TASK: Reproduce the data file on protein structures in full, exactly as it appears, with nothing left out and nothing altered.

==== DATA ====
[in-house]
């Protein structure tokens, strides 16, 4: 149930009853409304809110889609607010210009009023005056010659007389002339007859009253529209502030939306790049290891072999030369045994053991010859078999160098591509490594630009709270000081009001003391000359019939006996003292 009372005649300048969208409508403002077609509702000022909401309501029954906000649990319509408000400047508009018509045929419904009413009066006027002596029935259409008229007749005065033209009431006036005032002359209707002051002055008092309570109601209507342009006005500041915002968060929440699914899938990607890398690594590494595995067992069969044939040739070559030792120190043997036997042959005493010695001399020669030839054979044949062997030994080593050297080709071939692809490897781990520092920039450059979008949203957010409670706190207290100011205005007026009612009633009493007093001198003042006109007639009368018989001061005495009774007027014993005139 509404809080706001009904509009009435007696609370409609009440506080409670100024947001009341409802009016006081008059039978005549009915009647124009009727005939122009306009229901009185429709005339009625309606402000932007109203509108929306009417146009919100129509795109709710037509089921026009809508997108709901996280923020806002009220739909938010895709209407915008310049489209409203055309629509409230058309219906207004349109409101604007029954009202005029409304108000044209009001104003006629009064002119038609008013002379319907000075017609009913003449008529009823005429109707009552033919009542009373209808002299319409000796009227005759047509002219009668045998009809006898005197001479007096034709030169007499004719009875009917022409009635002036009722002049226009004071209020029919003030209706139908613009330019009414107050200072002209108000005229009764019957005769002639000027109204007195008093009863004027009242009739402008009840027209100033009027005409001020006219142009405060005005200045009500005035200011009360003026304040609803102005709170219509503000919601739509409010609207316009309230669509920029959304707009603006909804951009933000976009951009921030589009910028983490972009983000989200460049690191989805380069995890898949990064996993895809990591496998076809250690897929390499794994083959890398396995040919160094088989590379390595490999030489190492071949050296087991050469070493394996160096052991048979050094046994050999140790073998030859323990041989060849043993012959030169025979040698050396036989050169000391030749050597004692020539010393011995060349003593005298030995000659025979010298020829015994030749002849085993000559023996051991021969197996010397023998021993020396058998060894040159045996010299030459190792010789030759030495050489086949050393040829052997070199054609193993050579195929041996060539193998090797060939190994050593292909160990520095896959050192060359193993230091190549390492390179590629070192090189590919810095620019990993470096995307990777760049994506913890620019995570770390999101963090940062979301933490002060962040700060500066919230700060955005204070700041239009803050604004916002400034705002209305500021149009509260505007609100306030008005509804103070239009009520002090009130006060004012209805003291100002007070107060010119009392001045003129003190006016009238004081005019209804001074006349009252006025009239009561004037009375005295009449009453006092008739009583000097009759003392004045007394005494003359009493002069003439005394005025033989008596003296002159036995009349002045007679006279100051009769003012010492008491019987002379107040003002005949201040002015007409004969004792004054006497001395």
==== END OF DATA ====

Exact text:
[in-house]
């Protein structure tokens, strides 16, 4: 149930009853409304809110889609607010210009009023005056010659007389002339007859009253529209502030939306790049290891072999030369045994053991010859078999160098591509490594630009709270000081009001003391000359019939006996003292 009372005649300048969208409508403002077609509702000022909401309501029954906000649990319509408000400047508009018509045929419904009413009066006027002596029935259409008229007749005065033209009431006036005032002359209707002051002055008092309570109601209507342009006005500041915002968060929440699914899938990607890398690594590494595995067992069969044939040739070559030792120190043997036997042959005493010695001399020669030839054979044949062997030994080593050297080709071939692809490897781990520092920039450059979008949203957010409670706190207290100011205005007026009612009633009493007093001198003042006109007639009368018989001061005495009774007027014993005139 509404809080706001009904509009009435007696609370409609009440506080409670100024947001009341409802009016006081008059039978005549009915009647124009009727005939122009306009229901009185429709005339009625309606402000932007109203509108929306009417146009919100129509795109709710037509089921026009809508997108709901996280923020806002009220739909938010895709209407915008310049489209409203055309629509409230058309219906207004349109409101604007029954009202005029409304108000044209009001104003006629009064002119038609008013002379319907000075017609009913003449008529009823005429109707009552033919009542009373209808002299319409000796009227005759047509002219009668045998009809006898005197001479007096034709030169007499004719009875009917022409009635002036009722002049226009004071209020029919003030209706139908613009330019009414107050200072002209108000005229009764019957005769002639000027109204007195008093009863004027009242009739402008009840027209100033009027005409001020006219142009405060005005200045009500005035200011009360003026304040609803102005709170219509503000919601739509409010609207316009309230669509920029959304707009603006909804951009933000976009951009921030589009910028983490972009983000989200460049690191989805380069995890898949990064996993895809990591496998076809250690897929390499794994083959890398396995040919160094088989590379390595490999030489190492071949050296087991050469070493394996160096052991048979050094046994050999140790073998030859323990041989060849043993012959030169025979040698050396036989050169000391030749050597004692020539010393011995060349003593005298030995000659025979010298020829015994030749002849085993000559023996051991021969197996010397023998021993020396058998060894040159045996010299030459190792010789030759030495050489086949050393040829052997070199054609193993050579195929041996060539193998090797060939190994050593292909160990520095896959050192060359193993230091190549390492390179590629070192090189590919810095620019990993470096995307990777760049994506913890620019995570770390999101963090940062979301933490002060962040700060500066919230700060955005204070700041239009803050604004916002400034705002209305500021149009509260505007609100306030008005509804103070239009009520002090009130006060004012209805003291100002007070107060010119009392001045003129003190006016009238004081005019209804001074006349009252006025009239009561004037009375005295009449009453006092008739009583000097009759003392004045007394005494003359009493002069003439005394005025033989008596003296002159036995009349002045007679006279100051009769003012010492008491019987002379107040003002005949201040002015007409004969004792004054006497001395």